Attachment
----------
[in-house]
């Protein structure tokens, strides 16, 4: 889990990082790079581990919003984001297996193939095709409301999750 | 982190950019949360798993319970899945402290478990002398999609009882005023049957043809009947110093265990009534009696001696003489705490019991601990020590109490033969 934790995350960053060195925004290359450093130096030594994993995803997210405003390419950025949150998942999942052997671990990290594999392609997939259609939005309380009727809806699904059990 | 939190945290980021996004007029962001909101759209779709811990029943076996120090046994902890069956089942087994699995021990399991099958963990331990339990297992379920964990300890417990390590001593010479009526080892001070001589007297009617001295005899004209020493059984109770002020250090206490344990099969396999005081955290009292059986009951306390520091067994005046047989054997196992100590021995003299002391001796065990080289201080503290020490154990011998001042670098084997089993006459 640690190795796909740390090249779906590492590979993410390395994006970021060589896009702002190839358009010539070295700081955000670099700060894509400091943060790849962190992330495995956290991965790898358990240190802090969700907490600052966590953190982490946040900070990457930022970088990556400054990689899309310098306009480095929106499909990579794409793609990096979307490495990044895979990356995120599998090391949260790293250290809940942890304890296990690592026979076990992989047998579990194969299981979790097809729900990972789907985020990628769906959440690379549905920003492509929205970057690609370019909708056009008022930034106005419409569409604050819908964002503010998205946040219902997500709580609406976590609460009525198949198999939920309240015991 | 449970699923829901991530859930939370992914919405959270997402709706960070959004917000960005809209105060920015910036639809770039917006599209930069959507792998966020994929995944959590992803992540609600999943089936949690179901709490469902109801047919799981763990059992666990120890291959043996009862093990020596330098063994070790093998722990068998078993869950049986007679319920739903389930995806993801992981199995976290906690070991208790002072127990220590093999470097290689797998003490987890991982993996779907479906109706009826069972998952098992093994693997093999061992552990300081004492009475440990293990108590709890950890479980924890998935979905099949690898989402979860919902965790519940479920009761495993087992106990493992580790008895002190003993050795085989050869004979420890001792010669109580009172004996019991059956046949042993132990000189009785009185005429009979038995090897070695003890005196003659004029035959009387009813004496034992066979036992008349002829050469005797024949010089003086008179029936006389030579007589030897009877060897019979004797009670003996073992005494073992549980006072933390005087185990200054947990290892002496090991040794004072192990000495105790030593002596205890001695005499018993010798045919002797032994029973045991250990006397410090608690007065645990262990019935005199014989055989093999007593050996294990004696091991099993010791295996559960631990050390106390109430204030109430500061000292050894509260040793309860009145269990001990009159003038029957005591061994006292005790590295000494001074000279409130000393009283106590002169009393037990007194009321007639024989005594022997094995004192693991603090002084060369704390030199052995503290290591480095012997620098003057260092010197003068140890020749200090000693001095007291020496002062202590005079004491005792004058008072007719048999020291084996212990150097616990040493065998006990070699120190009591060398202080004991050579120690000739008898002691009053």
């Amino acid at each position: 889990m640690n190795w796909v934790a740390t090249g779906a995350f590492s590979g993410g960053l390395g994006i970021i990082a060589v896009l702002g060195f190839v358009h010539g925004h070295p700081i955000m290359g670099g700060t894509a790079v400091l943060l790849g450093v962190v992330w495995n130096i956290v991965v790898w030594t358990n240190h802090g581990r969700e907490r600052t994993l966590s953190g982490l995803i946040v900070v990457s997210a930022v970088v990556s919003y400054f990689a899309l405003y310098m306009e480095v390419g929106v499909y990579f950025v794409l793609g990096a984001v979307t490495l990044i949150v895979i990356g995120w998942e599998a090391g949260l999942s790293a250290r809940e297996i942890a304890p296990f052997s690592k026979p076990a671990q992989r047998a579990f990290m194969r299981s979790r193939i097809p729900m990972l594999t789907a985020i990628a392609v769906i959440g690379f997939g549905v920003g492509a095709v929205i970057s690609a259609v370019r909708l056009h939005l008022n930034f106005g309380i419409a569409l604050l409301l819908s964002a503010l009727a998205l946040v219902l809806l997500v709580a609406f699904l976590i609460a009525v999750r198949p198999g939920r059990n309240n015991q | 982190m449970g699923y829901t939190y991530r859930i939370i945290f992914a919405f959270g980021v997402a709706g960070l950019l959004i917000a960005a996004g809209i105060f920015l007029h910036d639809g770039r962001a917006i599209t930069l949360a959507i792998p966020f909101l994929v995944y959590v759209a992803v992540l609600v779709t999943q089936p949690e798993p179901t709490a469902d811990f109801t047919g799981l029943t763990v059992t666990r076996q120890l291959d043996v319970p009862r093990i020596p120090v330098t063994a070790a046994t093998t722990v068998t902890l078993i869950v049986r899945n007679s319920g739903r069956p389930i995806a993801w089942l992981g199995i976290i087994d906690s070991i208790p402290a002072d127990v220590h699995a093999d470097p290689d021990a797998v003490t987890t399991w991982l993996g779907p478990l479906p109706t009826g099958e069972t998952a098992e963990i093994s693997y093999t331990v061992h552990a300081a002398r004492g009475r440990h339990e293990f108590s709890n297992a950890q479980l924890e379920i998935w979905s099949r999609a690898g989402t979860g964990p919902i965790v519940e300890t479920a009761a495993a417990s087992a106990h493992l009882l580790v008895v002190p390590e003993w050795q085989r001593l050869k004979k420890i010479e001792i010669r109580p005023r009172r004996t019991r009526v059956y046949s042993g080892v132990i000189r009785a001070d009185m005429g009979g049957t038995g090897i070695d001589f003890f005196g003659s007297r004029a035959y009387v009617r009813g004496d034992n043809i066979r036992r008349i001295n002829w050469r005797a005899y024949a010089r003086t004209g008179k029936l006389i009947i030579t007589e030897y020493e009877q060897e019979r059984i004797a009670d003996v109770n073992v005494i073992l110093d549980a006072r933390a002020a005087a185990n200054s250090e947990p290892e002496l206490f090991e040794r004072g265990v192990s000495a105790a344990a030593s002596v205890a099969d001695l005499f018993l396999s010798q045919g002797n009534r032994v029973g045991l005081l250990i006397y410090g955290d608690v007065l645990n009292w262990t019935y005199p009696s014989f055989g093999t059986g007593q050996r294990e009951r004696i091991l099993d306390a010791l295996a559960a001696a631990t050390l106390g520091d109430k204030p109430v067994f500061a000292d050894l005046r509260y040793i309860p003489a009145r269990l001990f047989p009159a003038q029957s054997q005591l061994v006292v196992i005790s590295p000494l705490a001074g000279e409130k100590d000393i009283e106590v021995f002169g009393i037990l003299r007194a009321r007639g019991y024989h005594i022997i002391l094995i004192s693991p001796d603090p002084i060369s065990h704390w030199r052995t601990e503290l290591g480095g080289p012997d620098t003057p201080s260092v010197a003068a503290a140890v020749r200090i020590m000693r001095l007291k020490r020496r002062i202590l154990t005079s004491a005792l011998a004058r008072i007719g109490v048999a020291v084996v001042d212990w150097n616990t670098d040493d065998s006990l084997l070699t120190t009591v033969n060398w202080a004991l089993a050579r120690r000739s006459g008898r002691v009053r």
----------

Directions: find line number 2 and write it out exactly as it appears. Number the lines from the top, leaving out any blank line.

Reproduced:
């Protein structure tokens, strides 16, 4: 889990990082790079581990919003984001297996193939095709409301999750 | 982190950019949360798993319970899945402290478990002398999609009882005023049957043809009947110093265990009534009696001696003489705490019991601990020590109490033969 934790995350960053060195925004290359450093130096030594994993995803997210405003390419950025949150998942999942052997671990990290594999392609997939259609939005309380009727809806699904059990 | 939190945290980021996004007029962001909101759209779709811990029943076996120090046994902890069956089942087994699995021990399991099958963990331990339990297992379920964990300890417990390590001593010479009526080892001070001589007297009617001295005899004209020493059984109770002020250090206490344990099969396999005081955290009292059986009951306390520091067994005046047989054997196992100590021995003299002391001796065990080289201080503290020490154990011998001042670098084997089993006459 640690190795796909740390090249779906590492590979993410390395994006970021060589896009702002190839358009010539070295700081955000670099700060894509400091943060790849962190992330495995956290991965790898358990240190802090969700907490600052966590953190982490946040900070990457930022970088990556400054990689899309310098306009480095929106499909990579794409793609990096979307490495990044895979990356995120599998090391949260790293250290809940942890304890296990690592026979076990992989047998579990194969299981979790097809729900990972789907985020990628769906959440690379549905920003492509929205970057690609370019909708056009008022930034106005419409569409604050819908964002503010998205946040219902997500709580609406976590609460009525198949198999939920309240015991 | 449970699923829901991530859930939370992914919405959270997402709706960070959004917000960005809209105060920015910036639809770039917006599209930069959507792998966020994929995944959590992803992540609600999943089936949690179901709490469902109801047919799981763990059992666990120890291959043996009862093990020596330098063994070790093998722990068998078993869950049986007679319920739903389930995806993801992981199995976290906690070991208790002072127990220590093999470097290689797998003490987890991982993996779907479906109706009826069972998952098992093994693997093999061992552990300081004492009475440990293990108590709890950890479980924890998935979905099949690898989402979860919902965790519940479920009761495993087992106990493992580790008895002190003993050795085989050869004979420890001792010669109580009172004996019991059956046949042993132990000189009785009185005429009979038995090897070695003890005196003659004029035959009387009813004496034992066979036992008349002829050469005797024949010089003086008179029936006389030579007589030897009877060897019979004797009670003996073992005494073992549980006072933390005087185990200054947990290892002496090991040794004072192990000495105790030593002596205890001695005499018993010798045919002797032994029973045991250990006397410090608690007065645990262990019935005199014989055989093999007593050996294990004696091991099993010791295996559960631990050390106390109430204030109430500061000292050894509260040793309860009145269990001990009159003038029957005591061994006292005790590295000494001074000279409130000393009283106590002169009393037990007194009321007639024989005594022997094995004192693991603090002084060369704390030199052995503290290591480095012997620098003057260092010197003068140890020749200090000693001095007291020496002062202590005079004491005792004058008072007719048999020291084996212990150097616990040493065998006990070699120190009591060398202080004991050579120690000739008898002691009053």